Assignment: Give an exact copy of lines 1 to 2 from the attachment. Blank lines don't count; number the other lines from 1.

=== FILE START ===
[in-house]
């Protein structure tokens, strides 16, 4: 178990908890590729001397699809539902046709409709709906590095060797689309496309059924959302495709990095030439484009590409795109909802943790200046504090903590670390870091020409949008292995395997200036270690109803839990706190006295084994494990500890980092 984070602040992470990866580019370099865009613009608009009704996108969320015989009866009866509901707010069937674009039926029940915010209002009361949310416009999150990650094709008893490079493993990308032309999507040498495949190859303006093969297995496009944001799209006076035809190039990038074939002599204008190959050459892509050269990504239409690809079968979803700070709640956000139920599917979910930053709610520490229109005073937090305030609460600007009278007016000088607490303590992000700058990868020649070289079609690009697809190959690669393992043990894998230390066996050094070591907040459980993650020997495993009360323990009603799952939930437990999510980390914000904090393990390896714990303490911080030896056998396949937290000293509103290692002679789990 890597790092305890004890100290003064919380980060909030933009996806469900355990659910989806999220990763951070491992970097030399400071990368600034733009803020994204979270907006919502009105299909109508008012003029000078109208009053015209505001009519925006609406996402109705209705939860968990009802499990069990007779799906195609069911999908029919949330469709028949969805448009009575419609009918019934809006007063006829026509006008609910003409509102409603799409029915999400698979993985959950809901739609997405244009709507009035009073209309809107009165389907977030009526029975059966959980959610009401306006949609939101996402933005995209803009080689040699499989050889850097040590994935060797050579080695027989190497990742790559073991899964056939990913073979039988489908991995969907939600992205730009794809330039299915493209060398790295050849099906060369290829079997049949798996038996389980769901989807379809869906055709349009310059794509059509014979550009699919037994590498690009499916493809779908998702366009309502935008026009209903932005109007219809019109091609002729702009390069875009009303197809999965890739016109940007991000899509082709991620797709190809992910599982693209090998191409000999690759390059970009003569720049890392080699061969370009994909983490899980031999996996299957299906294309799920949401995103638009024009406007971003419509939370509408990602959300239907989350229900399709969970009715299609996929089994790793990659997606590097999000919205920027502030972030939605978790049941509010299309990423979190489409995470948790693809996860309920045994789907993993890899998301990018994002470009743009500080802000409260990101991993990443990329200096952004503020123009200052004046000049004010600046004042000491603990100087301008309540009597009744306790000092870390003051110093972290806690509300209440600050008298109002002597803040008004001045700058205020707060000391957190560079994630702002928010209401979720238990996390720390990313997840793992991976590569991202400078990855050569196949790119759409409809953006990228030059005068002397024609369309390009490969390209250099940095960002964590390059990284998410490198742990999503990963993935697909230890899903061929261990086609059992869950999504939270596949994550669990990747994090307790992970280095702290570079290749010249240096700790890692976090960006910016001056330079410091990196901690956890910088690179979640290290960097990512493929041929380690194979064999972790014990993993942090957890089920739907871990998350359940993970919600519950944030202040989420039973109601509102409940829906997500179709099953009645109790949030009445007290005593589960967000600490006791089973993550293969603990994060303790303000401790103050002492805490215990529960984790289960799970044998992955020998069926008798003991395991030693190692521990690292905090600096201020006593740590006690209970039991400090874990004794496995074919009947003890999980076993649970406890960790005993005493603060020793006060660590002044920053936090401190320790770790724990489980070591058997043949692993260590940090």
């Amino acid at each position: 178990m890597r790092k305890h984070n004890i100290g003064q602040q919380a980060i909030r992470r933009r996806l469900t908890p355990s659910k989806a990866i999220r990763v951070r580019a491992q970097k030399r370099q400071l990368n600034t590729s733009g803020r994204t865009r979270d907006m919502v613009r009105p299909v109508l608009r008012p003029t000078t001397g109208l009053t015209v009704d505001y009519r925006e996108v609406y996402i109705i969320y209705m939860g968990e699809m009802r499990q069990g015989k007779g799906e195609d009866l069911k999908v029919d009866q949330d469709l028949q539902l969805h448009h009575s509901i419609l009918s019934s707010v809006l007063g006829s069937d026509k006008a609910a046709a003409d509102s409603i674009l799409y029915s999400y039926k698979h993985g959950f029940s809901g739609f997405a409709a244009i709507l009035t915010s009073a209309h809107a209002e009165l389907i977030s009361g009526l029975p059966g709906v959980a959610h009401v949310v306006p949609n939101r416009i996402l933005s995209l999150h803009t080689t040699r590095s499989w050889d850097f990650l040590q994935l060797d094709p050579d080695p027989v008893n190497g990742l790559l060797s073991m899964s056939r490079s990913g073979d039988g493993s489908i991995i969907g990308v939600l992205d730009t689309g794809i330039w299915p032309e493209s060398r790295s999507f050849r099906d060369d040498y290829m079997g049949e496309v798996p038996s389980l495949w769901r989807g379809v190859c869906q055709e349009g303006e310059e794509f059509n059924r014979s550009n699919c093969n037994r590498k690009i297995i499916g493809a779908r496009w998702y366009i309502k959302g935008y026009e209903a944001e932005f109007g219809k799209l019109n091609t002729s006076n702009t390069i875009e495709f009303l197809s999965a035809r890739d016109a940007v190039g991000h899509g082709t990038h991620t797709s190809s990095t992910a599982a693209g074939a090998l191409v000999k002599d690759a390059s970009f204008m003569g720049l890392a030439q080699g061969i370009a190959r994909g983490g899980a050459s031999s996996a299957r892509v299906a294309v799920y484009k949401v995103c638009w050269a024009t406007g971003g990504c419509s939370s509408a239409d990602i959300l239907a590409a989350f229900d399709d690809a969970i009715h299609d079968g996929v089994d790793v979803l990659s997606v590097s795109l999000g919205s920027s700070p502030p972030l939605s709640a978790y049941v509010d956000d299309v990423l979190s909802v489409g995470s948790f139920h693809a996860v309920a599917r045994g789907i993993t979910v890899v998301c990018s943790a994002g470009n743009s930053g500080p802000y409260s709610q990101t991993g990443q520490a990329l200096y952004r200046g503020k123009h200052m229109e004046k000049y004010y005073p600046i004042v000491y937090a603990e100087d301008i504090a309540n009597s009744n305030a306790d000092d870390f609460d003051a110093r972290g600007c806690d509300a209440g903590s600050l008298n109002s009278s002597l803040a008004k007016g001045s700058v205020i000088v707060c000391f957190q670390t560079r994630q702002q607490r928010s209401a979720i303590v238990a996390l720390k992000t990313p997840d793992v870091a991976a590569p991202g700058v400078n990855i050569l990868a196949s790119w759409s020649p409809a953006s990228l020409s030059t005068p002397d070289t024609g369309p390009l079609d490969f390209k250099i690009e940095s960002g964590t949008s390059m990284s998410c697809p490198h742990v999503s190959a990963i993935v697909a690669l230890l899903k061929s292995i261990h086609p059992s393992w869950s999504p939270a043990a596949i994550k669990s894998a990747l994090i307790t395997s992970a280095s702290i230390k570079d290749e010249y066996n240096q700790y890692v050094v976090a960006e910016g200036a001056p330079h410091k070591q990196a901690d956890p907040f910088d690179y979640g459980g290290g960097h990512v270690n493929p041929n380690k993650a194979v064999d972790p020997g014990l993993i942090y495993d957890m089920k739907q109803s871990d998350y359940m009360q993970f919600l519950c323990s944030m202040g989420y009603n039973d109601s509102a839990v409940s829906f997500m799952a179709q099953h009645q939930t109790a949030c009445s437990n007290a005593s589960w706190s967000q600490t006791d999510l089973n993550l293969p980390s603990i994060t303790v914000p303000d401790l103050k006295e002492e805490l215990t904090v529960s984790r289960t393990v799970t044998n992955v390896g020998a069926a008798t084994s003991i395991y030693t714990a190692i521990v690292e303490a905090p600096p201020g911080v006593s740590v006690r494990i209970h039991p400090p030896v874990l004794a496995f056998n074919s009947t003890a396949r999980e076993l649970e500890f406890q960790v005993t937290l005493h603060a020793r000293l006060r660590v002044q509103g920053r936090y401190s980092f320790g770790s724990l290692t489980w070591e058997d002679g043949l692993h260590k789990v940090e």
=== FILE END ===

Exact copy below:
[in-house]
């Protein structure tokens, strides 16, 4: 178990908890590729001397699809539902046709409709709906590095060797689309496309059924959302495709990095030439484009590409795109909802943790200046504090903590670390870091020409949008292995395997200036270690109803839990706190006295084994494990500890980092 984070602040992470990866580019370099865009613009608009009704996108969320015989009866009866509901707010069937674009039926029940915010209002009361949310416009999150990650094709008893490079493993990308032309999507040498495949190859303006093969297995496009944001799209006076035809190039990038074939002599204008190959050459892509050269990504239409690809079968979803700070709640956000139920599917979910930053709610520490229109005073937090305030609460600007009278007016000088607490303590992000700058990868020649070289079609690009697809190959690669393992043990894998230390066996050094070591907040459980993650020997495993009360323990009603799952939930437990999510980390914000904090393990390896714990303490911080030896056998396949937290000293509103290692002679789990 890597790092305890004890100290003064919380980060909030933009996806469900355990659910989806999220990763951070491992970097030399400071990368600034733009803020994204979270907006919502009105299909109508008012003029000078109208009053015209505001009519925006609406996402109705209705939860968990009802499990069990007779799906195609069911999908029919949330469709028949969805448009009575419609009918019934809006007063006829026509006008609910003409509102409603799409029915999400698979993985959950809901739609997405244009709507009035009073209309809107009165389907977030009526029975059966959980959610009401306006949609939101996402933005995209803009080689040699499989050889850097040590994935060797050579080695027989190497990742790559073991899964056939990913073979039988489908991995969907939600992205730009794809330039299915493209060398790295050849099906060369290829079997049949798996038996389980769901989807379809869906055709349009310059794509059509014979550009699919037994590498690009499916493809779908998702366009309502935008026009209903932005109007219809019109091609002729702009390069875009009303197809999965890739016109940007991000899509082709991620797709190809992910599982693209090998191409000999690759390059970009003569720049890392080699061969370009994909983490899980031999996996299957299906294309799920949401995103638009024009406007971003419509939370509408990602959300239907989350229900399709969970009715299609996929089994790793990659997606590097999000919205920027502030972030939605978790049941509010299309990423979190489409995470948790693809996860309920045994789907993993890899998301990018994002470009743009500080802000409260990101991993990443990329200096952004503020123009200052004046000049004010600046004042000491603990100087301008309540009597009744306790000092870390003051110093972290806690509300209440600050008298109002002597803040008004001045700058205020707060000391957190560079994630702002928010209401979720238990996390720390990313997840793992991976590569991202400078990855050569196949790119759409409809953006990228030059005068002397024609369309390009490969390209250099940095960002964590390059990284998410490198742990999503990963993935697909230890899903061929261990086609059992869950999504939270596949994550669990990747994090307790992970280095702290570079290749010249240096700790890692976090960006910016001056330079410091990196901690956890910088690179979640290290960097990512493929041929380690194979064999972790014990993993942090957890089920739907871990998350359940993970919600519950944030202040989420039973109601509102409940829906997500179709099953009645109790949030009445007290005593589960967000600490006791089973993550293969603990994060303790303000401790103050002492805490215990529960984790289960799970044998992955020998069926008798003991395991030693190692521990690292905090600096201020006593740590006690209970039991400090874990004794496995074919009947003890999980076993649970406890960790005993005493603060020793006060660590002044920053936090401190320790770790724990489980070591058997043949692993260590940090």